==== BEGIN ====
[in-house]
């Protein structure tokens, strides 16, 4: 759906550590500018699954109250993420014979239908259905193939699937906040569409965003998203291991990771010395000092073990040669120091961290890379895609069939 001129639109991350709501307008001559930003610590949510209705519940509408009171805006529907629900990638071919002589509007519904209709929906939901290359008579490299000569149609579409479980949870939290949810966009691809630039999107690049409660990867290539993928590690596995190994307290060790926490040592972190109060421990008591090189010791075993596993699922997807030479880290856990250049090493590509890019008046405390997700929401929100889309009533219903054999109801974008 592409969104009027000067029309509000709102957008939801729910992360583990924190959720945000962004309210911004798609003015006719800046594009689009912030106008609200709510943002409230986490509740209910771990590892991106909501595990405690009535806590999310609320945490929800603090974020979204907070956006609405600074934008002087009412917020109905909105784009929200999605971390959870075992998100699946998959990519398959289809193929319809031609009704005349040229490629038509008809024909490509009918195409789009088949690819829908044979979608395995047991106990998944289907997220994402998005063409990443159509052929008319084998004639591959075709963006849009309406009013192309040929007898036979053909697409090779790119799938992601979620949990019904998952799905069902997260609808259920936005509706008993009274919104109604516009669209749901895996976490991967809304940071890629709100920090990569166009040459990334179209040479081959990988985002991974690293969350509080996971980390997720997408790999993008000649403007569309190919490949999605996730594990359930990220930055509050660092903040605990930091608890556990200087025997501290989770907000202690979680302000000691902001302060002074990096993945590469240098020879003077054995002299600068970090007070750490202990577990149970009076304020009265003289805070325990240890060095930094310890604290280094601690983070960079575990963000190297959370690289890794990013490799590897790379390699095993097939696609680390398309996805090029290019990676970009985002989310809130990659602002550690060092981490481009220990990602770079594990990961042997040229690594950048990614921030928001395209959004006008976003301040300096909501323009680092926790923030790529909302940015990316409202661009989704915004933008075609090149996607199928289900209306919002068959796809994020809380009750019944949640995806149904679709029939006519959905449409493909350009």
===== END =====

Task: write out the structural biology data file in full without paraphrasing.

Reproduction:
[in-house]
């Protein structure tokens, strides 16, 4: 759906550590500018699954109250993420014979239908259905193939699937906040569409965003998203291991990771010395000092073990040669120091961290890379895609069939 001129639109991350709501307008001559930003610590949510209705519940509408009171805006529907629900990638071919002589509007519904209709929906939901290359008579490299000569149609579409479980949870939290949810966009691809630039999107690049409660990867290539993928590690596995190994307290060790926490040592972190109060421990008591090189010791075993596993699922997807030479880290856990250049090493590509890019008046405390997700929401929100889309009533219903054999109801974008 592409969104009027000067029309509000709102957008939801729910992360583990924190959720945000962004309210911004798609003015006719800046594009689009912030106008609200709510943002409230986490509740209910771990590892991106909501595990405690009535806590999310609320945490929800603090974020979204907070956006609405600074934008002087009412917020109905909105784009929200999605971390959870075992998100699946998959990519398959289809193929319809031609009704005349040229490629038509008809024909490509009918195409789009088949690819829908044979979608395995047991106990998944289907997220994402998005063409990443159509052929008319084998004639591959075709963006849009309406009013192309040929007898036979053909697409090779790119799938992601979620949990019904998952799905069902997260609808259920936005509706008993009274919104109604516009669209749901895996976490991967809304940071890629709100920090990569166009040459990334179209040479081959990988985002991974690293969350509080996971980390997720997408790999993008000649403007569309190919490949999605996730594990359930990220930055509050660092903040605990930091608890556990200087025997501290989770907000202690979680302000000691902001302060002074990096993945590469240098020879003077054995002299600068970090007070750490202990577990149970009076304020009265003289805070325990240890060095930094310890604290280094601690983070960079575990963000190297959370690289890794990013490799590897790379390699095993097939696609680390398309996805090029290019990676970009985002989310809130990659602002550690060092981490481009220990990602770079594990990961042997040229690594950048990614921030928001395209959004006008976003301040300096909501323009680092926790923030790529909302940015990316409202661009989704915004933008075609090149996607199928289900209306919002068959796809994020809380009750019944949640995806149904679709029939006519959905449409493909350009």